I'm tired of explaining to "friends" that the phrase #BlackLivesMatter doesn't mean that other lives don't matter or that it is somehow an anti-white or anti-police slogan. There is an implied "too" at the end of the phrase.
I made peace with the fact that in the United States I could be in the "wrong" at the "wrong" time and be shot and killed by police because a man or woman who feels threatened by my presence and calls 9-1-1. But I certainly have not accepted that for my Black, Chinese and Korean American daughter.
You live in suburban Atlanta and if I went for a run in your neighborhood before I left I would have to ask you a some questions. Do you have a neighborhood watch? Would I be questioned by your neighbors as to why I was there?
The January holiday has passed, and I wonder if you're still thinking about it. As a parent, I am.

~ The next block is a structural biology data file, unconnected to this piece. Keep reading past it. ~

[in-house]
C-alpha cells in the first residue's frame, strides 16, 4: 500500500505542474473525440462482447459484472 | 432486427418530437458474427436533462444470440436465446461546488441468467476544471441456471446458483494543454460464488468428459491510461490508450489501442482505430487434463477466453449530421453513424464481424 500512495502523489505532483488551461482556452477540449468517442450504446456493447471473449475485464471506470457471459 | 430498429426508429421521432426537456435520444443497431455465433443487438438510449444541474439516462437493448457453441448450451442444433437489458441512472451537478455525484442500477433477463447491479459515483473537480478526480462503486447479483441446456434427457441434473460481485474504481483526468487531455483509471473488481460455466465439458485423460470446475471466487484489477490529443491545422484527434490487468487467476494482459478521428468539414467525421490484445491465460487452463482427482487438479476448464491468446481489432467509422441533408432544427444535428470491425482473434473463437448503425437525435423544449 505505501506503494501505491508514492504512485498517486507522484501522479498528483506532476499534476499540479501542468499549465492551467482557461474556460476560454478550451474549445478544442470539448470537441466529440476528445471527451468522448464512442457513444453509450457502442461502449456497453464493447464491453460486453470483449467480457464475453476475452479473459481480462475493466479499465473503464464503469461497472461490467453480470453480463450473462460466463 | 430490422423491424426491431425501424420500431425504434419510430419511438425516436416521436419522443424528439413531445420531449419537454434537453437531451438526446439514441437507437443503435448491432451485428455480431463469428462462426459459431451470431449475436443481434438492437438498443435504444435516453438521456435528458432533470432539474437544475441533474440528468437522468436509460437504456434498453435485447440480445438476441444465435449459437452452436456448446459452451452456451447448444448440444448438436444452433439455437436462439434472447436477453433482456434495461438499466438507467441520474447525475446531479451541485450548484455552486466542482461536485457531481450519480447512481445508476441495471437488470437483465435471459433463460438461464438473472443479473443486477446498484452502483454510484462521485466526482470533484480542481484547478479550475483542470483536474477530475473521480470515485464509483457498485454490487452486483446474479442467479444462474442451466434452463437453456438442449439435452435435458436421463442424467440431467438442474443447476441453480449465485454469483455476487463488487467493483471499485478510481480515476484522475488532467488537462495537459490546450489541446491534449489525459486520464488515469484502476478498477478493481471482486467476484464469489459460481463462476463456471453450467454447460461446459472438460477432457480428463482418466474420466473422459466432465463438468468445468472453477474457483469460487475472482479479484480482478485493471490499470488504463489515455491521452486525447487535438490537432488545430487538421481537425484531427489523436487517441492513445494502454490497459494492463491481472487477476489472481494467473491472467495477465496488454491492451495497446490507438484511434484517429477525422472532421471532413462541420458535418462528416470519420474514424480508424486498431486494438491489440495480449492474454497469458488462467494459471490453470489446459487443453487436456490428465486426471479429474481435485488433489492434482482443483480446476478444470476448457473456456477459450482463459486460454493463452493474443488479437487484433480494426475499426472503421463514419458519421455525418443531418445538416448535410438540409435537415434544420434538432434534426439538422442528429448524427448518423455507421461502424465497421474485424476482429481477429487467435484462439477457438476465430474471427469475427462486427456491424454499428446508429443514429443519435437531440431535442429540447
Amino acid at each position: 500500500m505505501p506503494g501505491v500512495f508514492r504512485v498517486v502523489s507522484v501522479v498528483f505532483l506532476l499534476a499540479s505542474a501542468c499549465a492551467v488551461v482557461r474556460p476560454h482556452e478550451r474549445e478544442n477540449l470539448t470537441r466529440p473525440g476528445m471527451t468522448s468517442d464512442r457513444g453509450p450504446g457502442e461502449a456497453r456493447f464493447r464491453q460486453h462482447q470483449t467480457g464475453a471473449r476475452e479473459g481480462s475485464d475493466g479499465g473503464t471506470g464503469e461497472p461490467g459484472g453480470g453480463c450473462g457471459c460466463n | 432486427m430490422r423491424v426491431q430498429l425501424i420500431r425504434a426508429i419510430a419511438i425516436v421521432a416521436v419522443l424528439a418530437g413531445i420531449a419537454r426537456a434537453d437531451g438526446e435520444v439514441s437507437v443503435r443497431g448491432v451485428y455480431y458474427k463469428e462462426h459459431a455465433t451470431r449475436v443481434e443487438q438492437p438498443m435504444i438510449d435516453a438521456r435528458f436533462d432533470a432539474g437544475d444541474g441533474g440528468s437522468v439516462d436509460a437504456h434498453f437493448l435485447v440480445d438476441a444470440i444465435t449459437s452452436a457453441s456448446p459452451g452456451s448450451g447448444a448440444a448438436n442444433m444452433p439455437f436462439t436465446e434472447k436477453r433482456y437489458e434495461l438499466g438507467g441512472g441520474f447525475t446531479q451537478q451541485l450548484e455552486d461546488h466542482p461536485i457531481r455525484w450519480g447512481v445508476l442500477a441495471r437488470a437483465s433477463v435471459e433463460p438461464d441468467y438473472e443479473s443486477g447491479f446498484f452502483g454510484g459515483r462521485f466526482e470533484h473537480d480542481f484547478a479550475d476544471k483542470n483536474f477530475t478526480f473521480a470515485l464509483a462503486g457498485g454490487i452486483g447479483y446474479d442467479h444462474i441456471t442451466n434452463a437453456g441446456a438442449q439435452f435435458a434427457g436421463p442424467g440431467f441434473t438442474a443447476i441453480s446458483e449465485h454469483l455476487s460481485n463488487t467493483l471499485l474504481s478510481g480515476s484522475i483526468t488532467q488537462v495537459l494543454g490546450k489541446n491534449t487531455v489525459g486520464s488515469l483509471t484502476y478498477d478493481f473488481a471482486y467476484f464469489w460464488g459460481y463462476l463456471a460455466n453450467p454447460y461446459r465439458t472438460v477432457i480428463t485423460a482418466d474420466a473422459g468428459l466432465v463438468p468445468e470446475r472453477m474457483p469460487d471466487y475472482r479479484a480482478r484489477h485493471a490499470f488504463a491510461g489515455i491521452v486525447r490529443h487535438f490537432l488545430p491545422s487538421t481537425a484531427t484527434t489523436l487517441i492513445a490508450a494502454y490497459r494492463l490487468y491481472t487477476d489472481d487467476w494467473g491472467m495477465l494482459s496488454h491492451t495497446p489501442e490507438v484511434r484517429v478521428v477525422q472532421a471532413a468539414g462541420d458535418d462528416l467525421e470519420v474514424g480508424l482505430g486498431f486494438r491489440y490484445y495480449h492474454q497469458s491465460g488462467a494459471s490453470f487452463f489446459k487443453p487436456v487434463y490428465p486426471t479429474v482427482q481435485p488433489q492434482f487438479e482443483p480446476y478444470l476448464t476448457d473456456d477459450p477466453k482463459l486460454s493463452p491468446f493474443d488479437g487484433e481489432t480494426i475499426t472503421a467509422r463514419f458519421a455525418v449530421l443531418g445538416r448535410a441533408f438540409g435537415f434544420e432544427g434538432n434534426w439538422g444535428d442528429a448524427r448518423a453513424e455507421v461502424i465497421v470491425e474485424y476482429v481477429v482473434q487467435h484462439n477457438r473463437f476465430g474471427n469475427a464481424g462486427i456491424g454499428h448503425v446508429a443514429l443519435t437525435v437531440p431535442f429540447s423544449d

Conversations with William Winter: on education, racism, millennials' obligation to social justice, and Mississippi's place in America
I had long known of his legacy, but I first, personally, met Governor Winter two years ago, shortly after I returned from graduate school to my home, Mississippi.
I know a cop, a "police officer," as he calls himself. I think an old fashioned job title offers the best description of how he does his work. He is an "officer of the peace."
Without black women administering the ministry, praying for the pastor, teaching the children, singing in the choir, cooking in the kitchen, answering the phones, photocopying the bulletin, and testifying to the goodness of the Lord on Wednesday nights, there is no Black Church.
The Diocese of Rhode Island is building a museum that will tell the story about how the church once profited from slavery.
I was already reeling from the video of Dominican citizens cutting the hair of a Haitian man with scissors as a crowd ridiculed him in the street for his dark skin. I prayed that the baseball bats and machetes would not be swung.
Jack* and I opted into the discomfort of racism, prejudice and the history of law enforcement in America among black and brown communities and Jesus met us there. We were honest about our fears, limitations and ignorance about the other because of our cultural lenses.